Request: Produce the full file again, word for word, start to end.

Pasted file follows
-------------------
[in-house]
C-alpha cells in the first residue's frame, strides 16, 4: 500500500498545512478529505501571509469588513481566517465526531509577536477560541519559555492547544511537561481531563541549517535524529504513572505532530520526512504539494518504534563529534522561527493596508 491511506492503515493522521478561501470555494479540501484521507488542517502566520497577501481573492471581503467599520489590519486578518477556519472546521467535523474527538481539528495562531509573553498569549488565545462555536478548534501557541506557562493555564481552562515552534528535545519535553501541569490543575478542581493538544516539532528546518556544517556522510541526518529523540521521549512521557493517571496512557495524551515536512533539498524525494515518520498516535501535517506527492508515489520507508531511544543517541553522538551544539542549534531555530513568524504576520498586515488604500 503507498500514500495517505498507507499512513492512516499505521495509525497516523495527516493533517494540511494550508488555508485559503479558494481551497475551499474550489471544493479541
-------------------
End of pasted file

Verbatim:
[in-house]
C-alpha cells in the first residue's frame, strides 16, 4: 500500500498545512478529505501571509469588513481566517465526531509577536477560541519559555492547544511537561481531563541549517535524529504513572505532530520526512504539494518504534563529534522561527493596508 491511506492503515493522521478561501470555494479540501484521507488542517502566520497577501481573492471581503467599520489590519486578518477556519472546521467535523474527538481539528495562531509573553498569549488565545462555536478548534501557541506557562493555564481552562515552534528535545519535553501541569490543575478542581493538544516539532528546518556544517556522510541526518529523540521521549512521557493517571496512557495524551515536512533539498524525494515518520498516535501535517506527492508515489520507508531511544543517541553522538551544539542549534531555530513568524504576520498586515488604500 503507498500514500495517505498507507499512513492512516499505521495509525497516523495527516493533517494540511494550508488555508485559503479558494481551497475551499474550489471544493479541